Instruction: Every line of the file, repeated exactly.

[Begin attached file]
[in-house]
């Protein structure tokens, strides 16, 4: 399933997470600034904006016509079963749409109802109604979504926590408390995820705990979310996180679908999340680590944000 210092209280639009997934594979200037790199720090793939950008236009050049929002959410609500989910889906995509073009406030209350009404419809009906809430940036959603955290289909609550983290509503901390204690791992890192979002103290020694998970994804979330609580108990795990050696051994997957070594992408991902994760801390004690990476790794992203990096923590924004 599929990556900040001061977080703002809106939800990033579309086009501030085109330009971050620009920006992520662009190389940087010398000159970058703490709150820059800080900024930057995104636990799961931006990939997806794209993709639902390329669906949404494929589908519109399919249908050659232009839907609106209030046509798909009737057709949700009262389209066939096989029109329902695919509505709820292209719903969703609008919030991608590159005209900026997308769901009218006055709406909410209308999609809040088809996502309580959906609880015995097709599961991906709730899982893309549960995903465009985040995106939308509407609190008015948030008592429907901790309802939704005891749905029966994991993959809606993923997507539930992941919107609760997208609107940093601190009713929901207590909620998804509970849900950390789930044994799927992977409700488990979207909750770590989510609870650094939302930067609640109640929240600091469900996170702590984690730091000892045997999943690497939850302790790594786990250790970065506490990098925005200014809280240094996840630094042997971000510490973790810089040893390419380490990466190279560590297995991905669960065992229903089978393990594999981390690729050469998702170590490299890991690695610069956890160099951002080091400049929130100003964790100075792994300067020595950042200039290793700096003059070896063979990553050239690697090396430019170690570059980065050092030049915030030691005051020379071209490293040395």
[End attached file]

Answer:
[in-house]
């Protein structure tokens, strides 16, 4: 399933997470600034904006016509079963749409109802109604979504926590408390995820705990979310996180679908999340680590944000 210092209280639009997934594979200037790199720090793939950008236009050049929002959410609500989910889906995509073009406030209350009404419809009906809430940036959603955290289909609550983290509503901390204690791992890192979002103290020694998970994804979330609580108990795990050696051994997957070594992408991902994760801390004690990476790794992203990096923590924004 599929990556900040001061977080703002809106939800990033579309086009501030085109330009971050620009920006992520662009190389940087010398000159970058703490709150820059800080900024930057995104636990799961931006990939997806794209993709639902390329669906949404494929589908519109399919249908050659232009839907609106209030046509798909009737057709949700009262389209066939096989029109329902695919509505709820292209719903969703609008919030991608590159005209900026997308769901009218006055709406909410209308999609809040088809996502309580959906609880015995097709599961991906709730899982893309549960995903465009985040995106939308509407609190008015948030008592429907901790309802939704005891749905029966994991993959809606993923997507539930992941919107609760997208609107940093601190009713929901207590909620998804509970849900950390789930044994799927992977409700488990979207909750770590989510609870650094939302930067609640109640929240600091469900996170702590984690730091000892045997999943690497939850302790790594786990250790970065506490990098925005200014809280240094996840630094042997971000510490973790810089040893390419380490990466190279560590297995991905669960065992229903089978393990594999981390690729050469998702170590490299890991690695610069956890160099951002080091400049929130100003964790100075792994300067020595950042200039290793700096003059070896063979990553050239690697090396430019170690570059980065050092030049915030030691005051020379071209490293040395």